I'll be the first to admit, this book is a challenge for all my students in one way or another. Some because they are white and live in the northern US. Some because they are male and it's difficult to view life through a woman's eyes. Some because of the adult vocabulary and extensive use of figurative language. Some of these experiences are so remote from their own, while others are very close to home.
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4 of 4 people found the following review helpful By tonisha on March 14 2004
Format: Mass Market Paperback
Having never read any of Angelou's previous works before this book I came into reading this book with an open mind. I was happy to find out that she has an absolutely beautiful way of writing. Maya is able to take something so dull and dress it into something heavenly. I truly enjoyed her heartpulling story of facing adversity, broken homes, and not knowing love...which lead her to eventually find herself. Although a pretty good novel...i was dissappointed with the ending. I wish the story would have never ended with its last account in the time of her teenage years...i believe the story should have continued.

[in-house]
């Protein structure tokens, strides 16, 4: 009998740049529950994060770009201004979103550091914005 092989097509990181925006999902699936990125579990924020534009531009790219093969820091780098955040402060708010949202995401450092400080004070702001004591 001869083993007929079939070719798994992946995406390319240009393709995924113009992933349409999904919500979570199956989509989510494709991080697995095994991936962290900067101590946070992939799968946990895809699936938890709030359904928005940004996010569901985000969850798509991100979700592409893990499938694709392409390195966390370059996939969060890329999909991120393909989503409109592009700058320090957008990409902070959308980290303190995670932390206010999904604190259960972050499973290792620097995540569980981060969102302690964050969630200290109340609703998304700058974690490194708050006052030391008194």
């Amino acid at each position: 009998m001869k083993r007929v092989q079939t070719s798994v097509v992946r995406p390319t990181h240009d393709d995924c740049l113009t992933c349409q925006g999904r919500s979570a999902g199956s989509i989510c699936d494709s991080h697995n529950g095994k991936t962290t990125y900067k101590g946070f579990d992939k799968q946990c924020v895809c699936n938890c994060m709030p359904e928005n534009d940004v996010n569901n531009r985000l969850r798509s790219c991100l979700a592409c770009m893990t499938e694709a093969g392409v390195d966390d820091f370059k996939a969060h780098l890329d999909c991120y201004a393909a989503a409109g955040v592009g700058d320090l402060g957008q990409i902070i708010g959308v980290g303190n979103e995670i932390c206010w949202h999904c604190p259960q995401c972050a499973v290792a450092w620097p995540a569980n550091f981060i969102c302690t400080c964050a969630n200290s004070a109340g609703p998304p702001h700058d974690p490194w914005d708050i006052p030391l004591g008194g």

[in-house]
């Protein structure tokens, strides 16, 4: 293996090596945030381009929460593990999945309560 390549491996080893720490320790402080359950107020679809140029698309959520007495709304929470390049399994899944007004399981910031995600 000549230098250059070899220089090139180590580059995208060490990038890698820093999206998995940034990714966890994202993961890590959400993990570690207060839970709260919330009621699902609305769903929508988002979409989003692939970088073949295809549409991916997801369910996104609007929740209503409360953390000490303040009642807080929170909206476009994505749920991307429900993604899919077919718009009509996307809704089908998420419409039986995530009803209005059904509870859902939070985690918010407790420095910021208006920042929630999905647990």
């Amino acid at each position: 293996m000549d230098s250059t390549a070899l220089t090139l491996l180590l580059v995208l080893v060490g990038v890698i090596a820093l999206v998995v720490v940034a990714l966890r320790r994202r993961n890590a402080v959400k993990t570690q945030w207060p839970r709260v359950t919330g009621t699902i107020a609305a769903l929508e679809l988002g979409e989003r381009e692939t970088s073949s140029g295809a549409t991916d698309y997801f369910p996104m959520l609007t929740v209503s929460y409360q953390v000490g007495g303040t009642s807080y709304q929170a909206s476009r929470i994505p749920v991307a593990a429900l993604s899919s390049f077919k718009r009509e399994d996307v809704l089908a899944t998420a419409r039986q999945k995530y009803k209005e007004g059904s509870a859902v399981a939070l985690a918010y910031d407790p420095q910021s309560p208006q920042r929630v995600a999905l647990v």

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1 of 1 people found the following review helpful By A Customer on Nov. 6 1999
Format: Mass Market Paperback
Now, before you accuse me of being some idiot teenager who hates English, let me assure you that it is not true. I love to read, my favorite writer is Charles Dickens (I like the Victorian English writers). I usually like books that I'm made to read, but not this one. Maya Angelou is an excellent writer of prose, and I'd like to read some of her poetry. But I agree with what one of the reviewers said below me. This book is pointless. It's just a mishmash of experiences from her life which have no meaning and ignited no feelings of comedy, tragedy, or anything for me. Perhaps others liked it because they felt that they could relate to Maya's experiences, but I felt I couldn't. I think it's because I'm a white, Northern, Jew and she's a black, Southern, Christian. I don't really know. I felt this book was pointless, and I don't feel that her life really had anything that worth shouting about. Well, some things she did, but, for the most part, no.
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1 of 1 people found the following review helpful By Phil Durost on Dec 25 1999
Format: Mass Market Paperback